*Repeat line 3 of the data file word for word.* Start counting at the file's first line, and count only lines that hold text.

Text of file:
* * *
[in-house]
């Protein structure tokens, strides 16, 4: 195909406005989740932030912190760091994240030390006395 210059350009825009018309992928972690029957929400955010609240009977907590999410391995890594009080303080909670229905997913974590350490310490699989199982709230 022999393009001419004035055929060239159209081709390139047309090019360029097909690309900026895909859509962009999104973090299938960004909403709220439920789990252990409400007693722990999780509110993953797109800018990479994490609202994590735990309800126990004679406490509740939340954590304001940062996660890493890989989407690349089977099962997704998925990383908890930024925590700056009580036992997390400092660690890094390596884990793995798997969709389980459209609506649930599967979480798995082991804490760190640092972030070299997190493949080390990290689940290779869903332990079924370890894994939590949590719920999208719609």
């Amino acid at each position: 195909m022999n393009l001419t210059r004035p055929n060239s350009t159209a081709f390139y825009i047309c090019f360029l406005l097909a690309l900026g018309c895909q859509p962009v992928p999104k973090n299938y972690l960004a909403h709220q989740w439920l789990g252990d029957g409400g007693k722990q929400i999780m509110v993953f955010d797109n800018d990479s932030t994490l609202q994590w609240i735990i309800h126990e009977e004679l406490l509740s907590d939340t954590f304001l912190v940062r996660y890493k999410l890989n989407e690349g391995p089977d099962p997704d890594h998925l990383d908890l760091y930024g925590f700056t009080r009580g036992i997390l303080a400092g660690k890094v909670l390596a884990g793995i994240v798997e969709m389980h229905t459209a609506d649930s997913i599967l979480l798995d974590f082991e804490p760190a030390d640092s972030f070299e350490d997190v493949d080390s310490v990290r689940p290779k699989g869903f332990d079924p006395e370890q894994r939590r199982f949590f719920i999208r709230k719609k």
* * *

């Amino acid at each position: 195909m022999n393009l001419t210059r004035p055929n060239s350009t159209a081709f390139y825009i047309c090019f360029l406005l097909a690309l900026g018309c895909q859509p962009v992928p999104k973090n299938y972690l960004a909403h709220q989740w439920l789990g252990d029957g409400g007693k722990q929400i999780m509110v993953f955010d797109n800018d990479s932030t994490l609202q994590w609240i735990i309800h126990e009977e004679l406490l509740s907590d939340t954590f304001l912190v940062r996660y890493k999410l890989n989407e690349g391995p089977d099962p997704d890594h998925l990383d908890l760091y930024g925590f700056t009080r009580g036992i997390l303080a400092g660690k890094v909670l390596a884990g793995i994240v798997e969709m389980h229905t459209a609506d649930s997913i599967l979480l798995d974590f082991e804490p760190a030390d640092s972030f070299e350490d997190v493949d080390s310490v990290r689940p290779k699989g869903f332990d079924p006395e370890q894994r939590r199982f949590f719920i999208r709230k719609k």